This whole week is going by so fast. I can't believe that it was a week ago that I left for Boston! Not running this week has made me feel like I have so much more "free" time, but I can't really say I've been super productive.
I started the process of changing my email address. I was at the point where I was feeling embarrassed to tell people what my email address was, because when I started my blog, the email address was just meant to be kind of funny/clever. (It's SlimKatie (at) runsforcookies (dot) com--I came up with "SlimKatie" because I'm an Eminem fan, and it rhymed with Slim Shady... um, yeah, it seemed clever at the time!)
Anyway, I really wished I didn't add that "Slim" before "Katie", so I've decided to drop the Slim. It sounds like it would be really simple, but I used my blog email address as a sign-in for a lot of sites, and it's all over my blog, so I've been slowly but surely changing it over.
In the process, I logged into the email address Katie (at) runsforcookies (dot) com, which I had created a couple of years ago in case someone typed that by mistake, and I noticed a big problem. I had set the email to forward everything to the SlimKatie one, and there were several emails that were never forwarded. Which meant I never saw them.
I felt awful, because some of them were great Motivational Monday posts! Even though they are now outdated, I'm going to post them on Monday. I think I've gotten ahold of everyone who was affected by the error, but if not, I'm so sorry about the mix-up. From now on, my email address is Katie (at) runsforcookies (dot) com, but I will still get the emails to the other address. I feel a little more like a grown-up now, after dropping the "Slim" part ;)
Heather, one of the bloggers that was at the Heartbreak Hill Half & Festival, wrote a great post about her experience during the half-marathon. Heather is normally a pretty fast runner, which she explains in the post, but she was sick the morning of the half, and wound up finishing next-to-last. Her experience was very different from someone in the middle to front of the pack (not in a good way), and sadly, it happens pretty often during races.
I experienced being in the back of the pack before, too. I think some races do a much better job with it, and some races just seem to "forget" about the back of the pack. But like Heather mentions in her post, all of the athletes pay the same registration fee, so they should all be entitled to the same experience. Unfortunately, it just doesn't work that way. I'm hoping that her post will really help open the eyes of race directors (who can take it into consideration while planning races), as well as the people in the front of the pack (who just aren't aware that this is going on).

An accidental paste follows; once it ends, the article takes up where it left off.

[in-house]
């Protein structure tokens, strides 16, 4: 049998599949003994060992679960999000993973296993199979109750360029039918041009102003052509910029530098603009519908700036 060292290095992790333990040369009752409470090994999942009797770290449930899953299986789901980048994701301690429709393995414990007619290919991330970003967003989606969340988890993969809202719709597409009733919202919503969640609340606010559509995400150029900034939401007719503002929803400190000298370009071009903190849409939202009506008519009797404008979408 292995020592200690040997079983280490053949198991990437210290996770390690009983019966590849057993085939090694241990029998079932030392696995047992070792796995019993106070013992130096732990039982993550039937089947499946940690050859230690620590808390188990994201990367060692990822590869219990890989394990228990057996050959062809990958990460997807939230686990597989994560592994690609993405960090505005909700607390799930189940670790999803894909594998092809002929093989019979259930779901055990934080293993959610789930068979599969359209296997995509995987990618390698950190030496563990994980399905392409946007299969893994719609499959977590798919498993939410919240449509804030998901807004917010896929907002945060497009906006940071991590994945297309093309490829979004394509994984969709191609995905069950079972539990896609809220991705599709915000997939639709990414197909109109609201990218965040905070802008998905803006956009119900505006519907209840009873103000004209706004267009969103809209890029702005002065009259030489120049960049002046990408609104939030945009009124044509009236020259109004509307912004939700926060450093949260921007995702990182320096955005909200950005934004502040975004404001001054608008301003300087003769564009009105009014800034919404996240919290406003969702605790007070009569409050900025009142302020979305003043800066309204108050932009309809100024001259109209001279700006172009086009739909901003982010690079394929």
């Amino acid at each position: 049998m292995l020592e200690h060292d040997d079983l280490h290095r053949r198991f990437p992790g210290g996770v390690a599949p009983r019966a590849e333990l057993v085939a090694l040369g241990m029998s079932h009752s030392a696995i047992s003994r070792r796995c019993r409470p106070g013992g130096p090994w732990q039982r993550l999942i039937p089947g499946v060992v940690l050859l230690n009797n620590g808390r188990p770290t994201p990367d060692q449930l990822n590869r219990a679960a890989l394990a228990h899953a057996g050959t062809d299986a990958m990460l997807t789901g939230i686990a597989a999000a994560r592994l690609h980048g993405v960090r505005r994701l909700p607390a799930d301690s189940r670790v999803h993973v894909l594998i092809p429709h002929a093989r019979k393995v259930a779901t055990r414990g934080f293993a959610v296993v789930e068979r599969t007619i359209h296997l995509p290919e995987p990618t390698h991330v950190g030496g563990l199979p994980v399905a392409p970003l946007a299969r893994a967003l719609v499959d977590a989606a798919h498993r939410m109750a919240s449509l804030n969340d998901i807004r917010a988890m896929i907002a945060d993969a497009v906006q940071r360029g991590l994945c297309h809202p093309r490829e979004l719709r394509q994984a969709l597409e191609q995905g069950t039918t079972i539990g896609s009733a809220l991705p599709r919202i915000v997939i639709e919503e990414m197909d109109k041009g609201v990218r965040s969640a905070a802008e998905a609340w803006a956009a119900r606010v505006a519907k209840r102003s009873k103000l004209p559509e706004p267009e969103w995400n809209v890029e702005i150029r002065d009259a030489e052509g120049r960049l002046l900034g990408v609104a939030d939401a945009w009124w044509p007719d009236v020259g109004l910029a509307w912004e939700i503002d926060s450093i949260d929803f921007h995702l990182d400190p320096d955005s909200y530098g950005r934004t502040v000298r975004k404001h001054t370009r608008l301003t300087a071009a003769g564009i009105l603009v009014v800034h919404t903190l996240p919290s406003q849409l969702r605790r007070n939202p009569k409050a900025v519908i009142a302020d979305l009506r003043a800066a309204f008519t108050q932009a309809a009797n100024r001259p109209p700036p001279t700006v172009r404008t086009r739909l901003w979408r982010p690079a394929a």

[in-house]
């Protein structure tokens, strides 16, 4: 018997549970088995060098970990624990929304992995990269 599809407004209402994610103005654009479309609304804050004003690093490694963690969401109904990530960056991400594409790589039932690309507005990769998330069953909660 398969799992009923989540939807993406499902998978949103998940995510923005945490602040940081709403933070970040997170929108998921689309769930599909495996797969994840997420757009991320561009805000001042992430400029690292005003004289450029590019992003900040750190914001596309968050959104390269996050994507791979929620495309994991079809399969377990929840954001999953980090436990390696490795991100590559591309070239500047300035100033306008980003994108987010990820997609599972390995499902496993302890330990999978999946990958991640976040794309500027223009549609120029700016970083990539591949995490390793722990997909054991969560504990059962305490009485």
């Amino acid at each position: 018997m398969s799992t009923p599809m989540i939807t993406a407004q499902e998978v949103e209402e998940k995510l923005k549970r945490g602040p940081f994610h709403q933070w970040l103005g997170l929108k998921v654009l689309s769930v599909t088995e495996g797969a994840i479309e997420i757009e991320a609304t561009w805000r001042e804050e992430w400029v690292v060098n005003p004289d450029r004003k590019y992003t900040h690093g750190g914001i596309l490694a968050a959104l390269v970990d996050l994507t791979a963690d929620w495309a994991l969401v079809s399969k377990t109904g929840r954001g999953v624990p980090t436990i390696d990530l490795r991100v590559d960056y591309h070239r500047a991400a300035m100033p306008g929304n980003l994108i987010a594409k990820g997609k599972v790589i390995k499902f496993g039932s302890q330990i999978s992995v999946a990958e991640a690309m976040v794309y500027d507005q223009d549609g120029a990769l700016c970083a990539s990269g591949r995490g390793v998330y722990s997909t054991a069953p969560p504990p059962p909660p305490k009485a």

When Jerry and I went to the Detroit Free Press Marathon in 2013 specifically to cheer on every single athlete, I felt so sad for the people in the back. When I ran the marathon in 2012, and came out of the tunnel at mile 8, there were a ton of spectators cheering and ringing cowbells--it was awesome! I knew that's where I wanted to hang out during the race as a spectator, and we watched the first person come through, and then we stayed until the final walker came through.
Jerry and I were literally the ONLY spectators still standing there when the last person came through that tunnel.
We rang the cowbells and cheered, and the walkers bringing up the rear of the race thanked us and said that nobody ever stays to cheer for them. That was heartbreaking! They're out there nearly twice as long as the average runner, but they don't get to feel the excitement in the air and the hear the cheers as they work on a very physically challenging goal.
I know there are some races that definitely cater to the back of the pack as well as the leaders, so I'm hoping that maybe in the comments here, we can compile a list. If you've been in the back of the pack at a race before, but had a great experience (all the water stations and spectators were still there, the volunteers were still out, etc), please leave a comment to let us all know which race that was.
Personally, I think the Indy 500 Festival Mini Marathon (13.1 miles) is an amazing race for front and back of the pack runners. That's the race that I did when I was 253 pounds, and the cut-off time is 4 hours. I walked the entire thing, and finished in something like 3:52--definitely the tail end. But the experience was awesome!
I noticed that the people in the back are usually a little more talkative, and it was fun to chat during the race (I'm usually super quiet, but I get very talkative during a race!). There were bands playing throughout the entire course, and none of them packed up to leave before the race was over. All of the volunteers and aid stations were still set up, with plenty of supplies. The finish line party was going full-swing. A great race, and I highly recommend that for a first half-marathon (or if you're just looking for a fun race).
Any other suggestions of a good race, for fast or slow runners/walkers? Give them a shout out!